Why you shouldn't ignore your child's snores
My husband's snoring can get pretty bad sometimes and if I'm not already asleep by the time he starts, it's practically impossible for me to get a good night of rest. So, trust me, I know how annoying and disruptive snoring can be. But what if the one snoring is the smallest person in your home? My children don't really snore, except when they're fighting a cold and even then it's only for a couple of nights and never loud enough to wake anybody up.
But many children snore on a nightly basis for years even though they seem perfectly healthy otherwise--and a new study suggests parents should not ignore their children's snores!
Read more in ¿Qué más?: Scientists: Kids have never gotten enough sleep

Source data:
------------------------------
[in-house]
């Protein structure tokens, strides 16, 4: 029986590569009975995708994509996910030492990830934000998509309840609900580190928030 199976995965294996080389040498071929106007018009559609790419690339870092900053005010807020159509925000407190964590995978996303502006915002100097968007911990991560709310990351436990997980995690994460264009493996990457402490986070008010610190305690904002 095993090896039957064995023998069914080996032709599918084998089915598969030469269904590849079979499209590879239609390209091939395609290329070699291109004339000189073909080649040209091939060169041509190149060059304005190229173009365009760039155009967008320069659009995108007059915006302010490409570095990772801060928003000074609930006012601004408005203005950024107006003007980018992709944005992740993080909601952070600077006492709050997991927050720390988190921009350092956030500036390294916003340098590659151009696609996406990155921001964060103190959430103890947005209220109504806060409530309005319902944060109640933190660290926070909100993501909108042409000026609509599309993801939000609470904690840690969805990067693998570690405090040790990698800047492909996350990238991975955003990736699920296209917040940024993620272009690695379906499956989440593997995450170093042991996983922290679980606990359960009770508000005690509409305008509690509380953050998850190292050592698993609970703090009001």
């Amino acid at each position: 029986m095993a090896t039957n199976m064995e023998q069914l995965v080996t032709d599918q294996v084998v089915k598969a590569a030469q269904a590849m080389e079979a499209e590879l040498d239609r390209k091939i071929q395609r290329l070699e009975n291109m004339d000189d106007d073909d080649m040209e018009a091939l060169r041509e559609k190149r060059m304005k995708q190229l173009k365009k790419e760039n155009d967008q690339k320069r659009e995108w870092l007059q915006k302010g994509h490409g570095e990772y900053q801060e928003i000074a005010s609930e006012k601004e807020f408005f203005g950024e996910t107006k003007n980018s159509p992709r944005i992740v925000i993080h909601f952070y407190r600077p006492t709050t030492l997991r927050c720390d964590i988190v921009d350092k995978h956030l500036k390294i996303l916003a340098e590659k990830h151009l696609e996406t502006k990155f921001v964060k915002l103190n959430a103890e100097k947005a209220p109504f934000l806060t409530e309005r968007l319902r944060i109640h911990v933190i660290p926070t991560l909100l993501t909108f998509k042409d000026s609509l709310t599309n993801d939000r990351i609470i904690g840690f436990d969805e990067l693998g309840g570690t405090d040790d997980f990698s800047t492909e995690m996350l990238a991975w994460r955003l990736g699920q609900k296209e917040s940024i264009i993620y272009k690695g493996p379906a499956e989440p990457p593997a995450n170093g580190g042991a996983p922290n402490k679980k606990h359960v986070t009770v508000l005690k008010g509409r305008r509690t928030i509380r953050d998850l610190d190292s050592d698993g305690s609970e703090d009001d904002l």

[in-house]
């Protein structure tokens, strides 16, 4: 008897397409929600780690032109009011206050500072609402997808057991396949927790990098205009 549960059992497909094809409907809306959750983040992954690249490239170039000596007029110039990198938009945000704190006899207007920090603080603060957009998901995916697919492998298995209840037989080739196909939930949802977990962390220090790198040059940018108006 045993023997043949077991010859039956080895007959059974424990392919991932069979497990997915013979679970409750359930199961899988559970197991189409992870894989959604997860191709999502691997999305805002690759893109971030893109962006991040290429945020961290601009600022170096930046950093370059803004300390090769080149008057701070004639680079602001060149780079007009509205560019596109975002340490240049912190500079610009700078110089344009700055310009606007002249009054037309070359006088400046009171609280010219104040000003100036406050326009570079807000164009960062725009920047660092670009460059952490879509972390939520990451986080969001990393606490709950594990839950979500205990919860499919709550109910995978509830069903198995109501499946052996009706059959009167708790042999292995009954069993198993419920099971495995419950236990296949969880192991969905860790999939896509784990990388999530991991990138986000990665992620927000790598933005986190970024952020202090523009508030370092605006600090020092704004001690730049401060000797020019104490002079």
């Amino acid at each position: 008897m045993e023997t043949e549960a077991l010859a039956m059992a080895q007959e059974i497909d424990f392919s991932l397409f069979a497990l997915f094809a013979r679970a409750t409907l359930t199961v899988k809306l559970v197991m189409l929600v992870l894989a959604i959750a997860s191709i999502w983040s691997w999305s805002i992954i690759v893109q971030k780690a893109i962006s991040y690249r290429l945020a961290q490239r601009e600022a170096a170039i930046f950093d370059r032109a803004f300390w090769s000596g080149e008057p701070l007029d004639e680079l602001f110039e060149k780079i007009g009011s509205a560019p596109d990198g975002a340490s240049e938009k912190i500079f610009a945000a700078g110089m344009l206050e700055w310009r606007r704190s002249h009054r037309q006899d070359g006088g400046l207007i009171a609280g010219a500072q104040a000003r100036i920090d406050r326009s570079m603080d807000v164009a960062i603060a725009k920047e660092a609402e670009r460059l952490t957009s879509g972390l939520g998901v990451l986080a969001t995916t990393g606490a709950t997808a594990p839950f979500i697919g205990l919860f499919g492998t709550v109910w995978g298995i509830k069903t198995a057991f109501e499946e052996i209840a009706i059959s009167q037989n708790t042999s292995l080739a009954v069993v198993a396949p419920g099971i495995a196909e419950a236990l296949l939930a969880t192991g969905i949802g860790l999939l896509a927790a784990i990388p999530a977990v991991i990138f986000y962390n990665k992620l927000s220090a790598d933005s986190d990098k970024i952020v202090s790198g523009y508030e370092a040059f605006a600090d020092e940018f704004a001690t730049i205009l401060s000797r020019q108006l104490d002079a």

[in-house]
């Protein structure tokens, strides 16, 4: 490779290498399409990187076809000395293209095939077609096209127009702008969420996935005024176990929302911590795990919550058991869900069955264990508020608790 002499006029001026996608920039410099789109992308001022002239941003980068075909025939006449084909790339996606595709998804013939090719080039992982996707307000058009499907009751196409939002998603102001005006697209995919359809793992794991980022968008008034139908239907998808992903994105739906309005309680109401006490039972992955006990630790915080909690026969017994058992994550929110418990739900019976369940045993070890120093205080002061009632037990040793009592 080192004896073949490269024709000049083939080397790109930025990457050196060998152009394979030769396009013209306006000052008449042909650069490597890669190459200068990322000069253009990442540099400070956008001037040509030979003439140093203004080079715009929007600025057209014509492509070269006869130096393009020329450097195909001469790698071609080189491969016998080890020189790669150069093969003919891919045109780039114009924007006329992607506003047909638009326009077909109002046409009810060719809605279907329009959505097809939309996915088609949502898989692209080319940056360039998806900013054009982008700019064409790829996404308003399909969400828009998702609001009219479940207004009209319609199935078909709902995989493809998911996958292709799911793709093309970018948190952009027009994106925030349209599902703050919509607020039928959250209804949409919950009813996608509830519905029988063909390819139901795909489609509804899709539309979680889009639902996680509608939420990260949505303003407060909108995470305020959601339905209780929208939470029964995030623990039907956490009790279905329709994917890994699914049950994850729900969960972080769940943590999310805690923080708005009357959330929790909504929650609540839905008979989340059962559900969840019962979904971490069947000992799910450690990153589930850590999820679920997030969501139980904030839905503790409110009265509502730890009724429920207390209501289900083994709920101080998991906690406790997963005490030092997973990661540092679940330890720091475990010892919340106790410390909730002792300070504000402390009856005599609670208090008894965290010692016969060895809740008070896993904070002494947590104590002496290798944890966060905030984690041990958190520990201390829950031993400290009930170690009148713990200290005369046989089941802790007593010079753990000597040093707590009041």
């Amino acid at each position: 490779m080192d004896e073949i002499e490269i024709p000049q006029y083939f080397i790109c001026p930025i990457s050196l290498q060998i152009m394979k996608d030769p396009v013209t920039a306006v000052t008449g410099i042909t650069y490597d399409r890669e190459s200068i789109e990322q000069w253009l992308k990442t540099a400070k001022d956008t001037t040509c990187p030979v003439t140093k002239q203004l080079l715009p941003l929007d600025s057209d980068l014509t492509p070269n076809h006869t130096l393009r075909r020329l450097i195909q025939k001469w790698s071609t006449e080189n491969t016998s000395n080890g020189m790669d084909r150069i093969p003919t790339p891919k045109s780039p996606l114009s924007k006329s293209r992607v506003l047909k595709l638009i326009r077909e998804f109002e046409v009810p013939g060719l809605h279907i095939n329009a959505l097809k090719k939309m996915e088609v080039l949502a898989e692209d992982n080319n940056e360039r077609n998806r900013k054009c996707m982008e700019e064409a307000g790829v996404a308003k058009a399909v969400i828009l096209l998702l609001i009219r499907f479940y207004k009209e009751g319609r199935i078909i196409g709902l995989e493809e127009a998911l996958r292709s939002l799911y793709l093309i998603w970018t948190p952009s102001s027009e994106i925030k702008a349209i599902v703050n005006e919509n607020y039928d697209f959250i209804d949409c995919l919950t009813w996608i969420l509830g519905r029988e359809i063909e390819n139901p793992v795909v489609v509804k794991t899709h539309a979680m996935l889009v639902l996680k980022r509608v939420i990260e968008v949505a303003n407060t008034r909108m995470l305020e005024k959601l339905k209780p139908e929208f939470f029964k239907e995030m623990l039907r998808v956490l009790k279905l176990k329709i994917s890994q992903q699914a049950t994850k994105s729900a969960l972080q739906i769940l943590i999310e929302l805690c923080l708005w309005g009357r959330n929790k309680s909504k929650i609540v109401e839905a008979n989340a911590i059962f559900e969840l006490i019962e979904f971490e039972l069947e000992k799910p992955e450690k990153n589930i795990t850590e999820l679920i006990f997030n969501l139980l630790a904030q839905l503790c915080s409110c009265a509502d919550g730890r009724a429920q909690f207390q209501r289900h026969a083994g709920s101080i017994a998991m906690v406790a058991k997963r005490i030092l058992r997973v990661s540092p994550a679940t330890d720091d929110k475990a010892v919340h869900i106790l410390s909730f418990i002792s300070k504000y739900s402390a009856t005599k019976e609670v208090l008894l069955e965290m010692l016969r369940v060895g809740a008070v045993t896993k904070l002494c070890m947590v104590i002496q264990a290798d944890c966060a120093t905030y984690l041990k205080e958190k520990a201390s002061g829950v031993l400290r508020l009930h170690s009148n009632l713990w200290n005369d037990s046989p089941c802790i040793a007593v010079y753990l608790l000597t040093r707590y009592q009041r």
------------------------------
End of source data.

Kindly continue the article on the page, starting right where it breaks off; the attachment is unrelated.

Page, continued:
Apparently, snoring can seriously affect a child's behavior in the future. How are the two linked? Researchers think it may have to do with the fact that when a person snores, not enough oxygen is being delivered to the brain. Less oxygen can result in inflammation and changes to the brain tissue.
The results of the new study, which focused on younger children and was published Monday in the journal Pediatrics, showed behavior of persistent snorers was worse at age 3, especially with regards to hyperactivity, attention and depression, when compared to children who snore occasionally or not at all. An important point, according to experts, is to remember that an overtired kid may not always look sleepy. In fact, the child will probably act more like he has ADHD and may be wrongly diagnosed.
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So, if your young child has been snoring for a while, don't ignore it. Take him to the doctor so he can be evaluated. And, if he's been acting up lately and you're not sure what's going on, don't be surprised if his poor sleep quality is to blame.
Do your children snore? What have you done about it? Share your thoughts with us by leaving us a comment below.
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